Answer: After independence, India adopted a new strategy in agriculture, which resulted in the ‘Green Revolution’ especially in the production of wheat and rice. Indira Gandhi, the then Prime Minister of India, officially recorded the impressive strides of the Green revolution in agriculture by releasing a special stamp entitled ‘Wheat Revolution’ in July 1968. The success of wheat was later replicated in rice. The increase in food grains was, however, disproportionate. The highest rate of growth was achieved in Punjab and Haryana, where food grain production jumped from 7.23 million tonnes in 1964–65 to reach an all-time high of 30.33 million tonnes in 1995–96.
Ques: A section of people in India are still without food. Explain?
Answer: A section of the people are insecure for a few months when they remain unemployed because of the seasonal nature of agricultural work. They are engaged in seasonal activities and are paid very low wages that just ensure bare survival. At times it so happens that they have to stay without food.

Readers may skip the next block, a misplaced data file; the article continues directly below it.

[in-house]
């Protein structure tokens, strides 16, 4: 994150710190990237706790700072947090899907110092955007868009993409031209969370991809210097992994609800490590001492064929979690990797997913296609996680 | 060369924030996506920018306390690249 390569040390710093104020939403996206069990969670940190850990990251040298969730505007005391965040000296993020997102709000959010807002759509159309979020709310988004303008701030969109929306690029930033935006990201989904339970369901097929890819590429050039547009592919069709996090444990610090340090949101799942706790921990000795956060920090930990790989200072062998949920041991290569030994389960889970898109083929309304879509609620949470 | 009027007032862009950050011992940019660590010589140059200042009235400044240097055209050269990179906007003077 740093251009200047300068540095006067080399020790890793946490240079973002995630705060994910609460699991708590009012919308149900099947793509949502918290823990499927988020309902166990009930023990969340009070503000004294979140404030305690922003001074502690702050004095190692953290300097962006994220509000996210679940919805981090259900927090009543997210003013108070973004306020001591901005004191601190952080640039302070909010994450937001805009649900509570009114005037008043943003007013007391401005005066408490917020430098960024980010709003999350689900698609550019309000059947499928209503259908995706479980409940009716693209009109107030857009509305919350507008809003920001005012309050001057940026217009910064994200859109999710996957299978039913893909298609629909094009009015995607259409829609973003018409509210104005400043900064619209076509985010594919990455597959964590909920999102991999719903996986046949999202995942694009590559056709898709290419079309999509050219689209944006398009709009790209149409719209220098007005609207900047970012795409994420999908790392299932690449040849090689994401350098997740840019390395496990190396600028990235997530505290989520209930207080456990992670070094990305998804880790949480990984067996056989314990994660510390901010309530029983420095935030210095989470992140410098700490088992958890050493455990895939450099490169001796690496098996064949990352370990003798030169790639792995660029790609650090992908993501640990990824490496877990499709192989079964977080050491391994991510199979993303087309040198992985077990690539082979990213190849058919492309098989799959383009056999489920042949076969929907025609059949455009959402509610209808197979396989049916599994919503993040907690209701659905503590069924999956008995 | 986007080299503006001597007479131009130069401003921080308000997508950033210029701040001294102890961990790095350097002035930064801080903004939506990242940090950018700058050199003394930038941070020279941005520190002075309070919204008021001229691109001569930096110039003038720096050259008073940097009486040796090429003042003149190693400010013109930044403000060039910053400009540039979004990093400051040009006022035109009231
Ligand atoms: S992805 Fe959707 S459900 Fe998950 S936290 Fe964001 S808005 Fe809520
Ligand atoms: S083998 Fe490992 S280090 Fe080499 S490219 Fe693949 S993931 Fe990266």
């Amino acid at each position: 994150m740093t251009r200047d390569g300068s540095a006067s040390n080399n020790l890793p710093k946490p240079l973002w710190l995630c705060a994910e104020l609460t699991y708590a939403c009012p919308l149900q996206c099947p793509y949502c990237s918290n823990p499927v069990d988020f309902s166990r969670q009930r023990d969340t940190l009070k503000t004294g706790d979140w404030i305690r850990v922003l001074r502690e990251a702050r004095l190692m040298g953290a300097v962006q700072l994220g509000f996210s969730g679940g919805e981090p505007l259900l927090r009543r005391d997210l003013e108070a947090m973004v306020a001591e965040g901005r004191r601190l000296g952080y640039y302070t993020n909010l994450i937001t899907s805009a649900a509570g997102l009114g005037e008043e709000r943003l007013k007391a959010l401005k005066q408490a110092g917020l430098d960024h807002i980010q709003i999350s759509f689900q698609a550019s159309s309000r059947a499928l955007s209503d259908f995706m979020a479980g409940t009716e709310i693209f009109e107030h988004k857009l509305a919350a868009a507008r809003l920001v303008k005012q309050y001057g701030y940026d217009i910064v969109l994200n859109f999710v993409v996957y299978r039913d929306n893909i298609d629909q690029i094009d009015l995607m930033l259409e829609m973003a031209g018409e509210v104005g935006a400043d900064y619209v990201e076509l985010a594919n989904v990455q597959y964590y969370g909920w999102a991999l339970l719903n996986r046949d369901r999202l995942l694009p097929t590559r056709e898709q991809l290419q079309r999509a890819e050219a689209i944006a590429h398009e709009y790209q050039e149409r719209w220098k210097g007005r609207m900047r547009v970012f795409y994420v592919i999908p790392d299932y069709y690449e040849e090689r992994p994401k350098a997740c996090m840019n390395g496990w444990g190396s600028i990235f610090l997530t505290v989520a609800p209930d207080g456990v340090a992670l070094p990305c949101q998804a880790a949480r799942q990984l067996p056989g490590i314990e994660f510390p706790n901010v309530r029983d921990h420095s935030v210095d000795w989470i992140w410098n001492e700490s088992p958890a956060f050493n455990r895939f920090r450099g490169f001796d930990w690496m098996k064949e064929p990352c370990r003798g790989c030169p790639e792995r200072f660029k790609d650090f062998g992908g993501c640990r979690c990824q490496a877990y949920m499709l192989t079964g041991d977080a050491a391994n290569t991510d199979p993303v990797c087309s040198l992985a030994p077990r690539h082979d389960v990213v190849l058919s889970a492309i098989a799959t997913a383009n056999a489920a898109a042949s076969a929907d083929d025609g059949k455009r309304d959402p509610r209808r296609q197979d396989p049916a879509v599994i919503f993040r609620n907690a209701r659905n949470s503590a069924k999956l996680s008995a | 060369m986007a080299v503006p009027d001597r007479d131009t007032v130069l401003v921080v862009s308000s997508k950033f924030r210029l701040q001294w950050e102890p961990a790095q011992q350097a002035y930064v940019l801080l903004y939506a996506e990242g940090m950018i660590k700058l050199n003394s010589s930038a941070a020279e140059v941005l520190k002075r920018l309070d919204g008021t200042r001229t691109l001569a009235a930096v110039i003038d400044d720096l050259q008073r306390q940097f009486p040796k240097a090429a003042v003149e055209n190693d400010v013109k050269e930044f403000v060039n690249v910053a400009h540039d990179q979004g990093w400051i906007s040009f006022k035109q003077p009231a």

Ques: What happens to the supply of food when there is a disaster or a calamity?
Answer: The poorest section of the society might be food insecure most of the time while persons above the poverty line might also be food insecure when the country faces a national disaster/calamity like earthquake, drought, flood, tsunami, widespread failure of crops causing famine, etc.
Ques: Differentiate between seasonal hunger and chronic hunger?